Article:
Sunday, 20 June 2010

It's Recycle Week!

Apparently, this coming week (21st-27th June) is Recycle Week – and since this blog is evidently well thought-of, I’ve been approached by a PR company to write something about recycling.

This year, they are focussing on recycling electrical goods – working on the premise that we get too attached to toasters and TVs etc to throw them out when they fail: “our modern reliance on electrical goods and the emotional bonds we form with them prevent people from recycling unused items”. Personally, it’s more a combination of laziness and the strictures of the WEEE directive that stops me from getting rid of electrical goods.
I see the County Council will accept electrical goods at their ‘household waste recovery centres’ and there are lots of charities (eg British Heart Foundation) which will take working electrical goods for re-use.

However, I really don’t like the loose way the term ‘recycling’ is used – true recycling, which is breaking something down into its component materials for re-use is (for me) the lowest level acceptable way to dispose of waste. Electrical goods do contain valuable metals and semi-metals that are worth recovering. But, I’d far rather see more use being made of local repair and refurbishment facilities – creating local jobs and keeping money in the local economy, than wholesale scrap work. And I’ve written several times before about the excellent Free Cycle system, which allows people to give away unwanted stuff, while eBay and Amazon have really rehabilitated the secondhand goods market.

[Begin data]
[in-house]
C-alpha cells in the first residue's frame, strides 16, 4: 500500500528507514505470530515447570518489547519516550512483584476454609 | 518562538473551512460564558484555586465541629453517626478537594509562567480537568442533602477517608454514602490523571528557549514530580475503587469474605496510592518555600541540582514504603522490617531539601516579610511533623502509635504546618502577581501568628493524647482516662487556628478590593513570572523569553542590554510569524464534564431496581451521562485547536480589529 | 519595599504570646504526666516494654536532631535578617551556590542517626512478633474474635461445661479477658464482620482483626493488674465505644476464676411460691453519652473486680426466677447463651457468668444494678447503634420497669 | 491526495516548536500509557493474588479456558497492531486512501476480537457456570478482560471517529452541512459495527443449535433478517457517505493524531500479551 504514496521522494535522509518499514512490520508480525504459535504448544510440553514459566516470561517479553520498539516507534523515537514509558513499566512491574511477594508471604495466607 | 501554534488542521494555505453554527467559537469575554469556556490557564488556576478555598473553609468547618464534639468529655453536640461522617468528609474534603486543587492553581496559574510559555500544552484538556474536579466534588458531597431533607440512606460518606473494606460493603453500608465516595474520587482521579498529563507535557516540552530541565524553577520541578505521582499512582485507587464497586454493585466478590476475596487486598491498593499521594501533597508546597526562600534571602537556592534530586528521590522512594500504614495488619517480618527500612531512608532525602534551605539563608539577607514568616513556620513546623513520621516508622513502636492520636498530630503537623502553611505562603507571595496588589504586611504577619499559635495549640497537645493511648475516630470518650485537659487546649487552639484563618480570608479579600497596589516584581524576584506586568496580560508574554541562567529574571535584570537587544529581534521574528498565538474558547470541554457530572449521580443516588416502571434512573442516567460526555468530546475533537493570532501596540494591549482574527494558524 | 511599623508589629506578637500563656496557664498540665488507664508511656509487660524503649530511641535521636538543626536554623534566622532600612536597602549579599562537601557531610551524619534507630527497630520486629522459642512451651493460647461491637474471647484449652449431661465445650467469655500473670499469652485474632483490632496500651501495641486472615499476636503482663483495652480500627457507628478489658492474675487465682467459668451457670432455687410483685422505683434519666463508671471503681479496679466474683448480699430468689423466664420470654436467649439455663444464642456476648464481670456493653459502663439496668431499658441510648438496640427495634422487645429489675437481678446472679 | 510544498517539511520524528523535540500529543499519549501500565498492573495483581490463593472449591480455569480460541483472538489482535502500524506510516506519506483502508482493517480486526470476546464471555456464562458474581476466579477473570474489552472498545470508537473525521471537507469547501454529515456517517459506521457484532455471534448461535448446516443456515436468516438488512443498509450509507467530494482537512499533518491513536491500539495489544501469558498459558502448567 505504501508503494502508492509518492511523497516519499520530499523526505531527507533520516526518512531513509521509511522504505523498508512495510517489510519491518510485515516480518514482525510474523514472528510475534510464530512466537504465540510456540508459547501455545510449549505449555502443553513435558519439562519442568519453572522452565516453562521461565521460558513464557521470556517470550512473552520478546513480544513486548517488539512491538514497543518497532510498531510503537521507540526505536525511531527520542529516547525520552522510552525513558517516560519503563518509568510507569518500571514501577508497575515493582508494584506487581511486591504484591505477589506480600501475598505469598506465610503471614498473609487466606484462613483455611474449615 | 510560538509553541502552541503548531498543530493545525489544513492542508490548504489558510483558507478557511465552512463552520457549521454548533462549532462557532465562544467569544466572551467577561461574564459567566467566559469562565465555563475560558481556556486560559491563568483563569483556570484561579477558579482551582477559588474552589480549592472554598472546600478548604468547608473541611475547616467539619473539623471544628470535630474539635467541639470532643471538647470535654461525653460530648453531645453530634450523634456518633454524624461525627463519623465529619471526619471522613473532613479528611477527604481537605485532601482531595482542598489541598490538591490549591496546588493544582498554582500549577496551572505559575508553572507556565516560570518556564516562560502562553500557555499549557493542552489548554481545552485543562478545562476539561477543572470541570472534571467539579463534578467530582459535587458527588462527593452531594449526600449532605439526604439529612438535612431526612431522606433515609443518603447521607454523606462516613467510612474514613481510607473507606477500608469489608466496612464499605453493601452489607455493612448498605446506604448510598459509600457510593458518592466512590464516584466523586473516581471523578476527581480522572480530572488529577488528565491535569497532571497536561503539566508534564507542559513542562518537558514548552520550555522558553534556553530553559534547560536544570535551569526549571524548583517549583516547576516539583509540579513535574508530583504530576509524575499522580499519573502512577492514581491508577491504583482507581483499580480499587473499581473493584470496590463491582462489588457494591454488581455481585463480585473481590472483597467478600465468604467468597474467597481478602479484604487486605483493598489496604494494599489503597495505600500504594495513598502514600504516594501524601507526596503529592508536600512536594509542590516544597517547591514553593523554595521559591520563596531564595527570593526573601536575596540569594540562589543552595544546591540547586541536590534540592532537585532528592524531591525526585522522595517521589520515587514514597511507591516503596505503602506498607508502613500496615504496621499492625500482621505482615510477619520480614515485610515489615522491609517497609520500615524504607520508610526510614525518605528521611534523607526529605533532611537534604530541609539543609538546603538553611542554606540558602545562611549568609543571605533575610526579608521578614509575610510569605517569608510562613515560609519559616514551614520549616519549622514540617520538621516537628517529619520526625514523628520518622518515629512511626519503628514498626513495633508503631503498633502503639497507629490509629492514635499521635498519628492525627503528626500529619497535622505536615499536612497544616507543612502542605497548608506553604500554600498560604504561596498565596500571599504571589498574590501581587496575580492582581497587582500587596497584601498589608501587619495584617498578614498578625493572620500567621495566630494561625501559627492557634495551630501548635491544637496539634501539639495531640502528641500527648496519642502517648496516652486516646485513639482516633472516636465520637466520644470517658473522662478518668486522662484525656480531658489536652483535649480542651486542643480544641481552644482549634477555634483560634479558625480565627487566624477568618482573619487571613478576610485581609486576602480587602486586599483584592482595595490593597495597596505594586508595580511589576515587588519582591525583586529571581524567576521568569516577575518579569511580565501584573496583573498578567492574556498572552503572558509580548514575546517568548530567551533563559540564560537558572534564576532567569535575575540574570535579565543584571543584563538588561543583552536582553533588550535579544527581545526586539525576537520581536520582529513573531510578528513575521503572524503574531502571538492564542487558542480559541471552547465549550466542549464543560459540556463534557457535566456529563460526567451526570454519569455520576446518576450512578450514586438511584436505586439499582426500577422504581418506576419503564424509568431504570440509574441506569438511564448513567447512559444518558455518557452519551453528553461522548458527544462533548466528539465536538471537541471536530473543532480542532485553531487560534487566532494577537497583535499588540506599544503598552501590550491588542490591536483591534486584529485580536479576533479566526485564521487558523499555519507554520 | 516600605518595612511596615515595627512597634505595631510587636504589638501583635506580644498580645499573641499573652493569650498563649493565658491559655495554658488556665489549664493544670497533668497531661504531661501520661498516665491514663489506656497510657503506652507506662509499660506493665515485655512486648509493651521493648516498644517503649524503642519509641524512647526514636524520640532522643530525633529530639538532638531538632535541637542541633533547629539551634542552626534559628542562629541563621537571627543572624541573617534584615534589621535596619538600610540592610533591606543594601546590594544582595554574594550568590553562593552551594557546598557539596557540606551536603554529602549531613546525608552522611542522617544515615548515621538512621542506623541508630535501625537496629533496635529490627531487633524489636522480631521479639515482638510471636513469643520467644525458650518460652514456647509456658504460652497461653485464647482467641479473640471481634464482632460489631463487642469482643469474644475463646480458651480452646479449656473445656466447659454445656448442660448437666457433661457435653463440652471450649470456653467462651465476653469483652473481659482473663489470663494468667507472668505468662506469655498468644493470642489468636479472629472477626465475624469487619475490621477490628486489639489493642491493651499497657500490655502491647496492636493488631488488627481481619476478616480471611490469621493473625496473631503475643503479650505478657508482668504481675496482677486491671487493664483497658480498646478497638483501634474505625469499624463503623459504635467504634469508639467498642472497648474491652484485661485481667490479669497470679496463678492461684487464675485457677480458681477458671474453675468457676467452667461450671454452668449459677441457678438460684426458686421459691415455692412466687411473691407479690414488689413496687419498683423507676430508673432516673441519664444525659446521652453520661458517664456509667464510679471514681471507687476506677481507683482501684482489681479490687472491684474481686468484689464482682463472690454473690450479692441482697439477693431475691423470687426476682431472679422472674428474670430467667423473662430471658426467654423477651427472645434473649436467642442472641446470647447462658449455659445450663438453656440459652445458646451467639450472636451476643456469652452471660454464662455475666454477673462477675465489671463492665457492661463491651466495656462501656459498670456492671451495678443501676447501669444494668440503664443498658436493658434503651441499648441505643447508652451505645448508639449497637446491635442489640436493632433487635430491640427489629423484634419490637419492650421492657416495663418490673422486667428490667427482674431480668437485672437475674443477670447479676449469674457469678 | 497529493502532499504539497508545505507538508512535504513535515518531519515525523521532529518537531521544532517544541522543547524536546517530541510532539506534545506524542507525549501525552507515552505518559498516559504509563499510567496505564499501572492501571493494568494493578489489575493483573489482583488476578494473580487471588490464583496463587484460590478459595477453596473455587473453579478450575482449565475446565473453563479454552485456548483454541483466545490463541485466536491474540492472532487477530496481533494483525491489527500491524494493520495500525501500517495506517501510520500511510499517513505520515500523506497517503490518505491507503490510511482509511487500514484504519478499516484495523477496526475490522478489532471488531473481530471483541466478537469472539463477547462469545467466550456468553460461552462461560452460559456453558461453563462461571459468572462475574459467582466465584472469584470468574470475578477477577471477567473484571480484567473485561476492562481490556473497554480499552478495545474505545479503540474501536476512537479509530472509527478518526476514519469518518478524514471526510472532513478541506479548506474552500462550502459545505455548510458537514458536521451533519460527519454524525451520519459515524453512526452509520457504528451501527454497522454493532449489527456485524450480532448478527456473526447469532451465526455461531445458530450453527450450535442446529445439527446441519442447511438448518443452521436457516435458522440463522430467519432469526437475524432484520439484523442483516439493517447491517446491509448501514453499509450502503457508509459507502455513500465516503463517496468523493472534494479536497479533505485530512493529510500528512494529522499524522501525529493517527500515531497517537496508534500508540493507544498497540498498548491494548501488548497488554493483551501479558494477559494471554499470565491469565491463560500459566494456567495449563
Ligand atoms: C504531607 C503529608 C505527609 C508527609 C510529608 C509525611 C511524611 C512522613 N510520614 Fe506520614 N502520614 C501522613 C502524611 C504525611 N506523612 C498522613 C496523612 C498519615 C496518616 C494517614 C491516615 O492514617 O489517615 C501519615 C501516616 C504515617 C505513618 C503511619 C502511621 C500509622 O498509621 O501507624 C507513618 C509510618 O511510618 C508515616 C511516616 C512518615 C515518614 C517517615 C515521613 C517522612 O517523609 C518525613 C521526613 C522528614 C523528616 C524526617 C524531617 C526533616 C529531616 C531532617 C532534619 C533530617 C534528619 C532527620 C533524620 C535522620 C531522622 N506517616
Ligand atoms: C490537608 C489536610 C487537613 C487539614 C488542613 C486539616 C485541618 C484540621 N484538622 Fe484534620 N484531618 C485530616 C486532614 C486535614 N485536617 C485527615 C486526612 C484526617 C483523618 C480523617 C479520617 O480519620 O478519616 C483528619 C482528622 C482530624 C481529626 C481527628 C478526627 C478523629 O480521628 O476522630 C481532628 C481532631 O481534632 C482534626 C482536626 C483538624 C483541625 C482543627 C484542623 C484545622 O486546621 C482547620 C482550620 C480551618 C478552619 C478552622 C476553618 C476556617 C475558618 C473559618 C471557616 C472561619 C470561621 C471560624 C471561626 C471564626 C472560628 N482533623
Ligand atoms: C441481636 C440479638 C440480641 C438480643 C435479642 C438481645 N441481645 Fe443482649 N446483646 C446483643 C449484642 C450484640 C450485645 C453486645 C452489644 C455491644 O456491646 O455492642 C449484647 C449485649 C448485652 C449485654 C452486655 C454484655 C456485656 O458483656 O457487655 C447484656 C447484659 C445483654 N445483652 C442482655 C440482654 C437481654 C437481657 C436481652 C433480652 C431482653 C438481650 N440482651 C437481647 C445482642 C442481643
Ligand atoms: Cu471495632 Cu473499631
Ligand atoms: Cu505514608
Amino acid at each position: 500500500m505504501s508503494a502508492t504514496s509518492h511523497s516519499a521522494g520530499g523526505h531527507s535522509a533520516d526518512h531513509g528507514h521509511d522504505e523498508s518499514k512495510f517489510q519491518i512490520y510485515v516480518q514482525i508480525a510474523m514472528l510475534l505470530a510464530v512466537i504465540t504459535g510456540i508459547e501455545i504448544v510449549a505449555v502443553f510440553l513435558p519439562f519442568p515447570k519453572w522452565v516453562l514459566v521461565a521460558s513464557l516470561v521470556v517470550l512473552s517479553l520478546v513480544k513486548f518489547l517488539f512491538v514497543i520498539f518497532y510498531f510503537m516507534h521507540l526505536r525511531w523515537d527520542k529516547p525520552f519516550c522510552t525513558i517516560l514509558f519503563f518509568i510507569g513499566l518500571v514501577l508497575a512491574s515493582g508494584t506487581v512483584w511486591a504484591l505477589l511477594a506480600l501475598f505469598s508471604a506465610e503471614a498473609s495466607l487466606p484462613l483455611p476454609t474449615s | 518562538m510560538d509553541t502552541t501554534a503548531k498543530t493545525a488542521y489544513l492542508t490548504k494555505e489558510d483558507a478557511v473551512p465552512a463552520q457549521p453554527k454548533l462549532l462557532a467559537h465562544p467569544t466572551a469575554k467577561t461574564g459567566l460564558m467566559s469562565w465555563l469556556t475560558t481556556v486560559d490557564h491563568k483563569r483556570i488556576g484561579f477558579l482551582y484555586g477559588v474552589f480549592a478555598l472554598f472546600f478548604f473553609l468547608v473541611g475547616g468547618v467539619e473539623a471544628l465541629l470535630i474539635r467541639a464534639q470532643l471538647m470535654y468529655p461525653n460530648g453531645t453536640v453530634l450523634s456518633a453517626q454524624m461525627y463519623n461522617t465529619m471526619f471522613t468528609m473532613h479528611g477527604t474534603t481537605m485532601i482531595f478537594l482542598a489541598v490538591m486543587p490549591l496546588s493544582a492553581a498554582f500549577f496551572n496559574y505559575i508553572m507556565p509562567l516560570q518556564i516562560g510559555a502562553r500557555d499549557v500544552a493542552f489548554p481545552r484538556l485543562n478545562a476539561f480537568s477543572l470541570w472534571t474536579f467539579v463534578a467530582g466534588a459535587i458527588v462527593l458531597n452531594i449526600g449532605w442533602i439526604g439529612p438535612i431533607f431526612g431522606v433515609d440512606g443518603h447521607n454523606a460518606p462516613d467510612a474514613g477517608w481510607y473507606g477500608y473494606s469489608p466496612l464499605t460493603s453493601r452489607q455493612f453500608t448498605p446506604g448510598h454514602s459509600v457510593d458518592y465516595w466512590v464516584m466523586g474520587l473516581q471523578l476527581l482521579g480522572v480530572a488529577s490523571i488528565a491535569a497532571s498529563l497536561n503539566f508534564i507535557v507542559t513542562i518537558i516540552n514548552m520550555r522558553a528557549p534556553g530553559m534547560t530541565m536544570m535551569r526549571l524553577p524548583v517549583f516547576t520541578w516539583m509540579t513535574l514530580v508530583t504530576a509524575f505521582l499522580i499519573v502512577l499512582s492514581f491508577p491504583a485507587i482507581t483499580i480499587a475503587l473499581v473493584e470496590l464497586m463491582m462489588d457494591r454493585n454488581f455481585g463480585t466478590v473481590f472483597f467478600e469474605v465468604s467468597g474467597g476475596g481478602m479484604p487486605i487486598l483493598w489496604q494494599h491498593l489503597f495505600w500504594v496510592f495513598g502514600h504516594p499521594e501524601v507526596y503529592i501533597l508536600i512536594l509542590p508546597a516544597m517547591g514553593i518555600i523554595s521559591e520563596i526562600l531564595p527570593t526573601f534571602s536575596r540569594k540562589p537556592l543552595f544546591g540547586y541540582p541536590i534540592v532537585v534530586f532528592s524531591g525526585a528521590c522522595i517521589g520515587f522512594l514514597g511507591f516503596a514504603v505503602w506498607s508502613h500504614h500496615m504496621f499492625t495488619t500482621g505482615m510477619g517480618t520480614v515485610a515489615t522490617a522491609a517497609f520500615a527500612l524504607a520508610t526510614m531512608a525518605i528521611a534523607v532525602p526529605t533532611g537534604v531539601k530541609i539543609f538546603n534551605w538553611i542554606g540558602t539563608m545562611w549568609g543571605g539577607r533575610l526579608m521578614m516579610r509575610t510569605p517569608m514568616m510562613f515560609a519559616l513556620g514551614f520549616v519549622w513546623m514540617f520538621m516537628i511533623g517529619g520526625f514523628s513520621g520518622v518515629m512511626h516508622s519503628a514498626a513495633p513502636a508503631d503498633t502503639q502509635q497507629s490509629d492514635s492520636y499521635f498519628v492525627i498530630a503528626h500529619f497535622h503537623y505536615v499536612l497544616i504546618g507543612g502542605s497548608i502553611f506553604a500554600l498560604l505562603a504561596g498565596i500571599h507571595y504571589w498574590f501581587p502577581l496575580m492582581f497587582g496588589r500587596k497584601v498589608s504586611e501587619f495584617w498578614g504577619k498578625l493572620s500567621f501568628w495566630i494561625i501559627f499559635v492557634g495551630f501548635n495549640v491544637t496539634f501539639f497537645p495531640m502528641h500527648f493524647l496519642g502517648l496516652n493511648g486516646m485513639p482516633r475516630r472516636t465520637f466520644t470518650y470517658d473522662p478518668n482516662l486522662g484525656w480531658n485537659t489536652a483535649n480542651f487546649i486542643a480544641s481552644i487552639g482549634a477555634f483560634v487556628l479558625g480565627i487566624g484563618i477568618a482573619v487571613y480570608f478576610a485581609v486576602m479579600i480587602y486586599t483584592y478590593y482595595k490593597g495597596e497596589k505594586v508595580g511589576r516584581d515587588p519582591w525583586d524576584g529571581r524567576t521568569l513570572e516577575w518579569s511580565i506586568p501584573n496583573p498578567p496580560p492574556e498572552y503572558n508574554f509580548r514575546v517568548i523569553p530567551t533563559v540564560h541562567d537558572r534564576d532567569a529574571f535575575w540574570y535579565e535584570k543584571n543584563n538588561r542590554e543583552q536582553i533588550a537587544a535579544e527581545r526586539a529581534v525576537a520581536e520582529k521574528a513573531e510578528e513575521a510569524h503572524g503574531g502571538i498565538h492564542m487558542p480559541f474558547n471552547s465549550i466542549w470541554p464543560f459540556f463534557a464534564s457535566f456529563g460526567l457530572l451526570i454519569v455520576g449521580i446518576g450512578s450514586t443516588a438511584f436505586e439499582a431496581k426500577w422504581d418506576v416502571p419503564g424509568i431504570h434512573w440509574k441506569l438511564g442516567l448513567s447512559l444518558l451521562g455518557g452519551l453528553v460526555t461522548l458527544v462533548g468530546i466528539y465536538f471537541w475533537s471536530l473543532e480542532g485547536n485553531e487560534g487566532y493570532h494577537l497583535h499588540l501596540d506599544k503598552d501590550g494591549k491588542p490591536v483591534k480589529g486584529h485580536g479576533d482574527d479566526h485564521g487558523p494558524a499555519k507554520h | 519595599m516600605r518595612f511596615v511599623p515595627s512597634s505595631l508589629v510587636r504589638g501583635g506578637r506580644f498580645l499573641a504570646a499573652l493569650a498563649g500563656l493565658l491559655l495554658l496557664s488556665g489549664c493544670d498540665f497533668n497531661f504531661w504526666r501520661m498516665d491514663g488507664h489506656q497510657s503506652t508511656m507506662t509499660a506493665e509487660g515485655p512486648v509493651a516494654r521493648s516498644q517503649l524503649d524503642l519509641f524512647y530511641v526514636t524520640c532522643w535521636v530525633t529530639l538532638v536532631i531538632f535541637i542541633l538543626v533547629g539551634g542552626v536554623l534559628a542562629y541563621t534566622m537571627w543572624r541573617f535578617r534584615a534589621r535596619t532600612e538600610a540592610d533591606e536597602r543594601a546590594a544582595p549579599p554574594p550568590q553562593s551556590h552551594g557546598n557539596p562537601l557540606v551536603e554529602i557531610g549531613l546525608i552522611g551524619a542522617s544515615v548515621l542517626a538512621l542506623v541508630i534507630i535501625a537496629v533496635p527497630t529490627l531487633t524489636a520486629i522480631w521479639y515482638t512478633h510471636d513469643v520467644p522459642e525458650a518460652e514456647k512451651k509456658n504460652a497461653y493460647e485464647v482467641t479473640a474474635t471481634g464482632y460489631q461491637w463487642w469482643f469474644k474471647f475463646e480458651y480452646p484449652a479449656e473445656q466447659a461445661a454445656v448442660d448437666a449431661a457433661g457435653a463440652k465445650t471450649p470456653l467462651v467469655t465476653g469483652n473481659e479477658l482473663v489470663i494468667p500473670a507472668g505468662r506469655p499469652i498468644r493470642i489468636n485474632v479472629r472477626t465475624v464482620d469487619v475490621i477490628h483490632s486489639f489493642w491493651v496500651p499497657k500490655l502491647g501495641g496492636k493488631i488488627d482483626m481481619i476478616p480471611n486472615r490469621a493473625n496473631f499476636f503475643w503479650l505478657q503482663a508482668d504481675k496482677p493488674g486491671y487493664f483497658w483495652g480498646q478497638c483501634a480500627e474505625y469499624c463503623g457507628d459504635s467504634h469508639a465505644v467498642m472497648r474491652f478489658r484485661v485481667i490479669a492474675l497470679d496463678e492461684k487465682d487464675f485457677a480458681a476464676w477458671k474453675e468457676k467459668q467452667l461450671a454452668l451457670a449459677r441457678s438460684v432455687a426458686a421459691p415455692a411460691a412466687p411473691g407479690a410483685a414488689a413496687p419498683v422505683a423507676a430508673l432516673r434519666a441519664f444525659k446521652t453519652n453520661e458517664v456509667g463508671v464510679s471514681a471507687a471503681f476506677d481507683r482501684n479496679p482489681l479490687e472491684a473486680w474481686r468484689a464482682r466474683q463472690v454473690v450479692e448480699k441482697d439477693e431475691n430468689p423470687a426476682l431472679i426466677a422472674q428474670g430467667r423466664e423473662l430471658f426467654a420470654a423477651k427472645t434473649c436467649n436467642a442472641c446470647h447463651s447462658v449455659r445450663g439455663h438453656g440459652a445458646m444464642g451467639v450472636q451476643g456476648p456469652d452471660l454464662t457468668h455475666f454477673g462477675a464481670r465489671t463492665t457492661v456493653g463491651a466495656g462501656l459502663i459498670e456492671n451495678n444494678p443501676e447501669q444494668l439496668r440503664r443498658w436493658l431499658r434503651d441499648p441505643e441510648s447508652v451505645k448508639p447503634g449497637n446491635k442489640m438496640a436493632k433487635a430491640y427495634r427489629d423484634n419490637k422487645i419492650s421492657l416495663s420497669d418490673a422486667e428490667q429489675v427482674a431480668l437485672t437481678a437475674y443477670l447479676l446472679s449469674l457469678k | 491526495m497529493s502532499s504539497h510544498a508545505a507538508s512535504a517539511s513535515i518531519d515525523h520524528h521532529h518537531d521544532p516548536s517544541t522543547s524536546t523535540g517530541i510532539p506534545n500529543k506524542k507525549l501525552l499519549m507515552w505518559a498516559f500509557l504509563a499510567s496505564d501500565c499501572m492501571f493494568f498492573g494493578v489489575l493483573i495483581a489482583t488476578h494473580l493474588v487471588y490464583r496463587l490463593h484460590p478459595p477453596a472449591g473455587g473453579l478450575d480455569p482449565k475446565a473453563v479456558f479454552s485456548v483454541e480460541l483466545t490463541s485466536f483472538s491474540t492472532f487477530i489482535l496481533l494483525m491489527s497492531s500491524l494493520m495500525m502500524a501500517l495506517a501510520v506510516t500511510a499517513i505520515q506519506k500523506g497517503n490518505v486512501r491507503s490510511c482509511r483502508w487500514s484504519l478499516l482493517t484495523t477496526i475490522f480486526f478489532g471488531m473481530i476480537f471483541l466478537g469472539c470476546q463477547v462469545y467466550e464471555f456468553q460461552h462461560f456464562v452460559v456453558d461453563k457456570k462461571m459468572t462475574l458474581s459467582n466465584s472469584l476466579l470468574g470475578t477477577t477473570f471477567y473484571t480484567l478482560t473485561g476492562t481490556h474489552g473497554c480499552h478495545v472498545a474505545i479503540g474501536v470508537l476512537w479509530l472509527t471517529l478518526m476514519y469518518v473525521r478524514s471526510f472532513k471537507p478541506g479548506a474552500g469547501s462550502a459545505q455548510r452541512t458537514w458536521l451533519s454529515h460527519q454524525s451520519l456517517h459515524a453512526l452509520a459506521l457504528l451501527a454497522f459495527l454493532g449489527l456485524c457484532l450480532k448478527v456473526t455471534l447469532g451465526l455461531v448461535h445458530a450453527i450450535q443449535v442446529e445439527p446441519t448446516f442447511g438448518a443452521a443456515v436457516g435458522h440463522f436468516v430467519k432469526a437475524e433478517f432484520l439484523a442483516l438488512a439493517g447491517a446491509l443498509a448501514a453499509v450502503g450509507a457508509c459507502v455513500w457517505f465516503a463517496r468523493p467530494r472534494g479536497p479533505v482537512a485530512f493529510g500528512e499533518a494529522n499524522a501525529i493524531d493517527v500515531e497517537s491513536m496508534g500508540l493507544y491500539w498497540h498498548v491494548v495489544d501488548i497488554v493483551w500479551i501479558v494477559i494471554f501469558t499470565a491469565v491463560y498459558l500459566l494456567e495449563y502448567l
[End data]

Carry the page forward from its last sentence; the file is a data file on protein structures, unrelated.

So – before we think about recycling: what about re-sale and re-use, then adaptation and refurbishment, then repair and cannibalisation – and only as a last resort scrapping for component materials.
Of course, it does mean that we need to get the designers to work on adaptability, refurbishment and most importantly design for repair – so that you don’t have to throw away eg whole car headlamp units for want of a lightbulb.
Built-in obsolescence is so 20th century, we need to base 21st century economics on re-use and repair.

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